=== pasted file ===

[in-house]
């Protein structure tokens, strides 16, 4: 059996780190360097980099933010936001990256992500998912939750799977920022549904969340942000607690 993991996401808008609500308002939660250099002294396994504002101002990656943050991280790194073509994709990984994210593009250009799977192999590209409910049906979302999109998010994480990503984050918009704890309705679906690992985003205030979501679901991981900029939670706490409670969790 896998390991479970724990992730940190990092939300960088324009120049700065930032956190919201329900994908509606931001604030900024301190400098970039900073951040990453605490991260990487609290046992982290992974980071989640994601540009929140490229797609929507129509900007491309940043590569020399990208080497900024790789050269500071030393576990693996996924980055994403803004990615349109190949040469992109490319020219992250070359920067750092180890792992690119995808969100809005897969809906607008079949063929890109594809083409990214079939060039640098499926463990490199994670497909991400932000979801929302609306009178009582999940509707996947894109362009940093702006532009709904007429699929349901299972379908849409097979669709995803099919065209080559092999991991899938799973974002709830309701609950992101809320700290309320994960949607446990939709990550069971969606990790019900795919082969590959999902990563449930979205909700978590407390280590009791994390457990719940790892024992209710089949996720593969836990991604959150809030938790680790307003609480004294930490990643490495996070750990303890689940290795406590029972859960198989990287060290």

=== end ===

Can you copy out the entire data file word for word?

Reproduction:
[in-house]
């Protein structure tokens, strides 16, 4: 059996780190360097980099933010936001990256992500998912939750799977920022549904969340942000607690 993991996401808008609500308002939660250099002294396994504002101002990656943050991280790194073509994709990984994210593009250009799977192999590209409910049906979302999109998010994480990503984050918009704890309705679906690992985003205030979501679901991981900029939670706490409670969790 896998390991479970724990992730940190990092939300960088324009120049700065930032956190919201329900994908509606931001604030900024301190400098970039900073951040990453605490991260990487609290046992982290992974980071989640994601540009929140490229797609929507129509900007491309940043590569020399990208080497900024790789050269500071030393576990693996996924980055994403803004990615349109190949040469992109490319020219992250070359920067750092180890792992690119995808969100809005897969809906607008079949063929890109594809083409990214079939060039640098499926463990490199994670497909991400932000979801929302609306009178009582999940509707996947894109362009940093702006532009709904007429699929349901299972379908849409097979669709995803099919065209080559092999991991899938799973974002709830309701609950992101809320700290309320994960949607446990939709990550069971969606990790019900795919082969590959999902990563449930979205909700978590407390280590009791994390457990719940790892024992209710089949996720593969836990991604959150809030938790680790307003609480004294930490990643490495996070750990303890689940290795406590029972859960198989990287060290």